As Black womxn educators, we have a connection with education that is ancestral. Even before enslavement, teaching and learning existed in Africa. African communities built cities, states and kingdoms. Africans were skilled laborers, mathematicians and astronomers. Creativity, learning and innovation flourished in African communities, and that heritage lives in African descendants, especially apparent in the way we teach and radically care for our students.

A question Black womxn educators must ask themselves when centering their healing is who you are and where you come from? It’s important to consider how who we are and where we come intersect with how we show up in the classroom. The period of enslavement in our nation highlights Black people’s determination to learn and actualize the opportunities education provides.

This is still a prevalent theme for Black womxn in education. How we care for our students is inextricably linked with how our ancestors cared for others, the children who were theirs and those who weren’t. Healing affinity spaces for Black women teachers are necessary for us to not only honor our ancestors but also honor ourselves and carry on this important tradition of education and learning.

With EdSurge Research and the Abolitionist Teaching Network, we piloted a model for healing affinity spaces centering Black women’s healing while being in community with one another. As the facilitator of those spaces, I will share what I felt and heard from my peers within the healing circles and how impactful this experience was for everyone involved.

We learned that healing is relational, communal, values-aligned, intersectional, restoration, and necessary for Black women educators. The resounding consensus from these 30 Black women teachers and school leaders is that they need affinity group spaces for respite, to connect with one another, and to relinquish the burdens of trauma in an affirming and empathetic environment.

In a study examining the effects of trauma on Black women educators, researchers Abiola Farinde Wu, Adam Alvarez and Nina Kunimoto uncovered ancestral connections embedded in Black women’s teaching styles. They assert that the “lifeline” of Black women’s conscious and subconscious practices is rooted in African spirituality – that is, Yoruba, Igbo, Hausa and other African ethnic groups trafficked from Africa to American shores during the Middle Passage.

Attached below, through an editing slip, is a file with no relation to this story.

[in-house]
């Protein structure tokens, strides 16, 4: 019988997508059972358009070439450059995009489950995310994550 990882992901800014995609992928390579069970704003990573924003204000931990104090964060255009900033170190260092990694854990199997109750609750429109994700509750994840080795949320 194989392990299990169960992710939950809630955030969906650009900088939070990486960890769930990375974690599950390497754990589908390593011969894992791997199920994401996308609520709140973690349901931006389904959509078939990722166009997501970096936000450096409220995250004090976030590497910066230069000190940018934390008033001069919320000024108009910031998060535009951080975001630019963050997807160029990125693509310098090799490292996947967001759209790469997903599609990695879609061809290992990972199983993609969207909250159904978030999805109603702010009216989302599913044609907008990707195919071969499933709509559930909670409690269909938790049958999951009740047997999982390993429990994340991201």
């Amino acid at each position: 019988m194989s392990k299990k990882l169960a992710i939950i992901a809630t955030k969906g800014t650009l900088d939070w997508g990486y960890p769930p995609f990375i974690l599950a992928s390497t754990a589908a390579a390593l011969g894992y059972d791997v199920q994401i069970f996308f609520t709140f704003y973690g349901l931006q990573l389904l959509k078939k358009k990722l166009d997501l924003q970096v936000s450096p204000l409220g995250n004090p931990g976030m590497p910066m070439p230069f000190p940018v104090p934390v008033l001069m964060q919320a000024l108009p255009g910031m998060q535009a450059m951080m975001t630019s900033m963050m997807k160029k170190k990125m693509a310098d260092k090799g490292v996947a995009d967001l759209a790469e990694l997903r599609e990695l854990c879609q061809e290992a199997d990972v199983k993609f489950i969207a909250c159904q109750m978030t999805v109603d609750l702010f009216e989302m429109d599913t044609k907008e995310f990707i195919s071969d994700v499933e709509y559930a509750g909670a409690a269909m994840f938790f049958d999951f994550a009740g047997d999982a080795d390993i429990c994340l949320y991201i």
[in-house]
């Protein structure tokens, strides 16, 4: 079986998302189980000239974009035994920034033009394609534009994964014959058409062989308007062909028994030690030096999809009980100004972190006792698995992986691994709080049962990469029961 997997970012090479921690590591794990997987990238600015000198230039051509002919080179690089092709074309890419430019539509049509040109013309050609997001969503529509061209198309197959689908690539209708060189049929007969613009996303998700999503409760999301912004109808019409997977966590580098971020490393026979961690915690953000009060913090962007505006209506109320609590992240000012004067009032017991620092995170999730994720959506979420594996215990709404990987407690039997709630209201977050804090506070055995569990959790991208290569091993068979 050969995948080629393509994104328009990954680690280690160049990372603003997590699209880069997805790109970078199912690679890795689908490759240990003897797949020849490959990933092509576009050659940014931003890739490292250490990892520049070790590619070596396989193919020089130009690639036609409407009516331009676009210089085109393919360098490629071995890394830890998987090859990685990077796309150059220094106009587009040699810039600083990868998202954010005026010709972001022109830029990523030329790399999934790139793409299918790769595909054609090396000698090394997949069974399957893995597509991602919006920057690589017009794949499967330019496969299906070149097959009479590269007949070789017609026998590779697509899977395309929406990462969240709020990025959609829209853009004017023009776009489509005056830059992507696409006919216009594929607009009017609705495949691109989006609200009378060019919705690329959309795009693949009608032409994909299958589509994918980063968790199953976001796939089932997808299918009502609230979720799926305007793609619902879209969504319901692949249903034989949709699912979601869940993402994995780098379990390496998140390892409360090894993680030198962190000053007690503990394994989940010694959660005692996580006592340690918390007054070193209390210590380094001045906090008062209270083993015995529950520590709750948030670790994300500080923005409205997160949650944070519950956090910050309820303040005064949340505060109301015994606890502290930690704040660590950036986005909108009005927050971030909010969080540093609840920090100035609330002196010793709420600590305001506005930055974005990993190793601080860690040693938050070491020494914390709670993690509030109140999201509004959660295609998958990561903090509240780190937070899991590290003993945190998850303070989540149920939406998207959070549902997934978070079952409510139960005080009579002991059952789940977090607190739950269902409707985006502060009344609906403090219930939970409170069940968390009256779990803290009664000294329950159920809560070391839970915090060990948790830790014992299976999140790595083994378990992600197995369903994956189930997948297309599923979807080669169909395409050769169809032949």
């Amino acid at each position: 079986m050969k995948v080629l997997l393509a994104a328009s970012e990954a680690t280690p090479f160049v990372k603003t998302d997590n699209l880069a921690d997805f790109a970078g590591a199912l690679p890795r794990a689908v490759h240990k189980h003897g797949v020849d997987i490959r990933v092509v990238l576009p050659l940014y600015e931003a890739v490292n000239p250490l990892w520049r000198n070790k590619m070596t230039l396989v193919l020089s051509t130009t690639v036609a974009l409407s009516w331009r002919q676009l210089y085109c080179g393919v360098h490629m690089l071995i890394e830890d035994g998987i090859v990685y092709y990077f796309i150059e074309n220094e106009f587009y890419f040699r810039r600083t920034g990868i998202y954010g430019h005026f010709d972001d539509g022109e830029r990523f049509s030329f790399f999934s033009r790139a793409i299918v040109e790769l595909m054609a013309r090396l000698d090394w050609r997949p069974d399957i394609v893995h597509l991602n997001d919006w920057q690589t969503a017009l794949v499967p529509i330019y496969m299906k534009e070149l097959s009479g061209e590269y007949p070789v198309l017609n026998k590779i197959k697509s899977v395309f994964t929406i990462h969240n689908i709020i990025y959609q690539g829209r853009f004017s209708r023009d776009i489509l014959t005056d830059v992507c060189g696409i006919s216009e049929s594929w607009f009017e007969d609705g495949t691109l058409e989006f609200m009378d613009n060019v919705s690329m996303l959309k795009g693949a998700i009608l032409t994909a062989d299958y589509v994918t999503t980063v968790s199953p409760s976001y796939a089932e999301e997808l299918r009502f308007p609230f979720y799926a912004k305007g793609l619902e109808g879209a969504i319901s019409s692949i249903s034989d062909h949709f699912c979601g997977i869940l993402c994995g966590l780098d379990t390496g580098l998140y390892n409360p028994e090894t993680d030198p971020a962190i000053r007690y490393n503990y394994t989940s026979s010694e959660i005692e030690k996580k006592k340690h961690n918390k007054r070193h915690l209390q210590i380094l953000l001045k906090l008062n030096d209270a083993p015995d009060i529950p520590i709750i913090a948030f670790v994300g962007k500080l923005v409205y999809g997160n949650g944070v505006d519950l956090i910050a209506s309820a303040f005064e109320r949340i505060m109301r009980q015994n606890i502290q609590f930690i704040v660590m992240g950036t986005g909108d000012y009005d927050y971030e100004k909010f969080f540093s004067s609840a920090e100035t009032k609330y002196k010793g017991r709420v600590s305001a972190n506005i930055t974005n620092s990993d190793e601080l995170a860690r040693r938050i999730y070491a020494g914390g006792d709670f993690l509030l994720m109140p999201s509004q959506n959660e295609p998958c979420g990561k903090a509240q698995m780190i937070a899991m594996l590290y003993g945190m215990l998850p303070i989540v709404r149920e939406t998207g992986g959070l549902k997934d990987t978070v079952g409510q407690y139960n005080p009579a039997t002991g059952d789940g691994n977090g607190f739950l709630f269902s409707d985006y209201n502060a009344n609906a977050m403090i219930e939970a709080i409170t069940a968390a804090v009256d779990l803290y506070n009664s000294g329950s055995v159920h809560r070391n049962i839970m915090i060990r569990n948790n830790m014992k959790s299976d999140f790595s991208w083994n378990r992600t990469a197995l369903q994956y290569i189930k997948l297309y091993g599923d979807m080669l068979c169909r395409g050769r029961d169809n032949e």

The idea of healing circles is not new. As Jennifer Richardson describes in her research on the nexus between Black women educators’ self-care and transformational learning for students, Black women have organized healing circles in various forms.

In “Nobody Knows the Trouble I’ve Seen: The Emotional Lives of Black Women”, clinical psychologist Inger Burnett-Ziegler uncovers an alarming estimation: 80 percent of Black women have experienced trauma in their lifetime. This includes several forms of trauma, like intergenerational, childhood, abusive relationships and pregnancy trauma.

In her book, “The Spirit of Our Work: Black Women Teachers (Re)member”, Cynthia Dillard explains how the legacy of imperialism and the enslavement of our ancestors endures in teaching and learning; yet, it’s presumed that Black folks “just happened to be here,” to be enslaved.

This residue was apparent in our healing circles—few participants elaborated on what Dillard calls “unmentionable and multiple oppressions.” But they didn’t need to. Instead, they bonded around what Dillard names the “spirit of Black women teachers.”

Read the full article about Black women educators by Angela Harris and Mi Aniefuna   at EdSurge.